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Using modern technology to protect ancient heritage

Moving from paper maps to GPS helps the Lil'wat Nation protect its past



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As a further case in point, on April 10 Jones carried out a GPS search of an area following a referral from Halray Logging in Brackendale, to explore a block site before the commencement of logging operations. In his search, Jones and colleagues, including Dave Hall from Arrowstone Archaeological Research, located a lithic scatter site in the area, with evidence of early-flaked stone tool-making activity of cultural and archaeological interest.

Tracy Howlett, who helped start the program in 2005 and worked on it for six years, said initial funding came from Ecotrust Canada to bring the technology in-house.

"Before this, you'd get somebody in to do a project and then all of this information is there and nobody knew how to use it," she said. "This came around the same time the province and the Lil'wat began talking about the Lil'wat Nation Land Use Plan. They knew they needed a lot of maps done."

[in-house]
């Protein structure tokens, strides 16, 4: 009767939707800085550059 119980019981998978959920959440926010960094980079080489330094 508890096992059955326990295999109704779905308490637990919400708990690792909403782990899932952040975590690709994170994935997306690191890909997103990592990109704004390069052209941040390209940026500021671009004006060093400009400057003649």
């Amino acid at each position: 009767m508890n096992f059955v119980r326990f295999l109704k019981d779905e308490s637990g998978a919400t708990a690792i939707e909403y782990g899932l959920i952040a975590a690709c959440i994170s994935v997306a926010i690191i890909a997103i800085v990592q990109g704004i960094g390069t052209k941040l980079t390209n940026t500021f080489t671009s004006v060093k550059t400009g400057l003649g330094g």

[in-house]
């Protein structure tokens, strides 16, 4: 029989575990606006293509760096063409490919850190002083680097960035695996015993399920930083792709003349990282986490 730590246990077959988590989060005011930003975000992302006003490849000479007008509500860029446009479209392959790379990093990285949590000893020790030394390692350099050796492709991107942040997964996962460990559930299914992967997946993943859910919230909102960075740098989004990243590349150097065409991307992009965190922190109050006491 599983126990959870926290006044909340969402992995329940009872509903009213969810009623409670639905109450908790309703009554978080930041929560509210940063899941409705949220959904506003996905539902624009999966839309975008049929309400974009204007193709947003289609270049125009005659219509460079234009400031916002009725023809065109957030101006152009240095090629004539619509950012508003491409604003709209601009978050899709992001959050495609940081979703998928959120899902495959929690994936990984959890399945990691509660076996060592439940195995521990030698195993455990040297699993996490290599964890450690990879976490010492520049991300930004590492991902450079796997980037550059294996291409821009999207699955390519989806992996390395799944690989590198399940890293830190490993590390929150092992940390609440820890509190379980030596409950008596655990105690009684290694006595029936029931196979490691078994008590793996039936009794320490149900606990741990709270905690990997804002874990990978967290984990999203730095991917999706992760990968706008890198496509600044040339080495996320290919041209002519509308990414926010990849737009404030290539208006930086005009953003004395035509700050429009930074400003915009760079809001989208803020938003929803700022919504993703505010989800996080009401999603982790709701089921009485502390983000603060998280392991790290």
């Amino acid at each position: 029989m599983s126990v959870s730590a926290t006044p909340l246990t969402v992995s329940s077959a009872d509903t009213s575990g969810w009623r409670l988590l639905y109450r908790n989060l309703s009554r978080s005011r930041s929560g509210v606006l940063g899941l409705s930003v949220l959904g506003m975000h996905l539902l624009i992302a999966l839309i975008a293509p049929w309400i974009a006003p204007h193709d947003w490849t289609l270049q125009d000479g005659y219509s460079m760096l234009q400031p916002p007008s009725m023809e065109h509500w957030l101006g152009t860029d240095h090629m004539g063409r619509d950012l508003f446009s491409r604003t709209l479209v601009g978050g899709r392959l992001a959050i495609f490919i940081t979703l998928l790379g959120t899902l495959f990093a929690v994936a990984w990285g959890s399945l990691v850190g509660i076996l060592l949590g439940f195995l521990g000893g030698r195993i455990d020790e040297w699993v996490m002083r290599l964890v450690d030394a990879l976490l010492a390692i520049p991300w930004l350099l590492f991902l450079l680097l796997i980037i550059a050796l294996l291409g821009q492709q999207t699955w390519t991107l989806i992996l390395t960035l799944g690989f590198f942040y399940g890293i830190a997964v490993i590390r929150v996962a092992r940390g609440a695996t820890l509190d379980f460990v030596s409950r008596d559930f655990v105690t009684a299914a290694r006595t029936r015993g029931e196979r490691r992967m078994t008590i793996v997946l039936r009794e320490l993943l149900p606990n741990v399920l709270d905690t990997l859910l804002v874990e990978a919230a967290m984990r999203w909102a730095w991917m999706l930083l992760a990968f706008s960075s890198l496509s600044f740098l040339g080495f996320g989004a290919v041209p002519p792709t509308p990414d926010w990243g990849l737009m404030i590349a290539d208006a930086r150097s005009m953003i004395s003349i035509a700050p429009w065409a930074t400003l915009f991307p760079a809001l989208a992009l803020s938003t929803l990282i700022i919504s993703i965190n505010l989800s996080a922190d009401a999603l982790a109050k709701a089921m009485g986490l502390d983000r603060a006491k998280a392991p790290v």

Howlett said her job was to create the GIS program from the ground up, including buying software and hardware and compiling data and training.

"The first big project was support the full Lil'wat Nation Land Use Plan," she said. "Over the following five years we maintained that project, worked with Johnny and we sent a whole bunch of guys out for GPS training. That was Johnny's first time to go out into the field with his little GPS unit and now he's never without it!"

Howlett says others are also benefiting, with the Haida Nation and the Tsleil-Waututh also following the Lil'wat program to varying degrees.

"And it helped us reach out to our neighbouring municipalities and regions. The Village of Pemberton and the SLRD didn't have a full-time GIS at the time, and so not only was this information we shared with them, we also ended up creating a little outreach and training program!" she said.

For Jones, GIS even increased his already solid understanding of the history in the territories.

"It changed a lot since back in the 70s; a lot of the stuff was handwritten on paper. Now we can get three or four metres away from a cultural site and you know exactly where they are. I feel like it's totally awesome," he said, laughing."We'll continue using it and other people will be trained into it, too."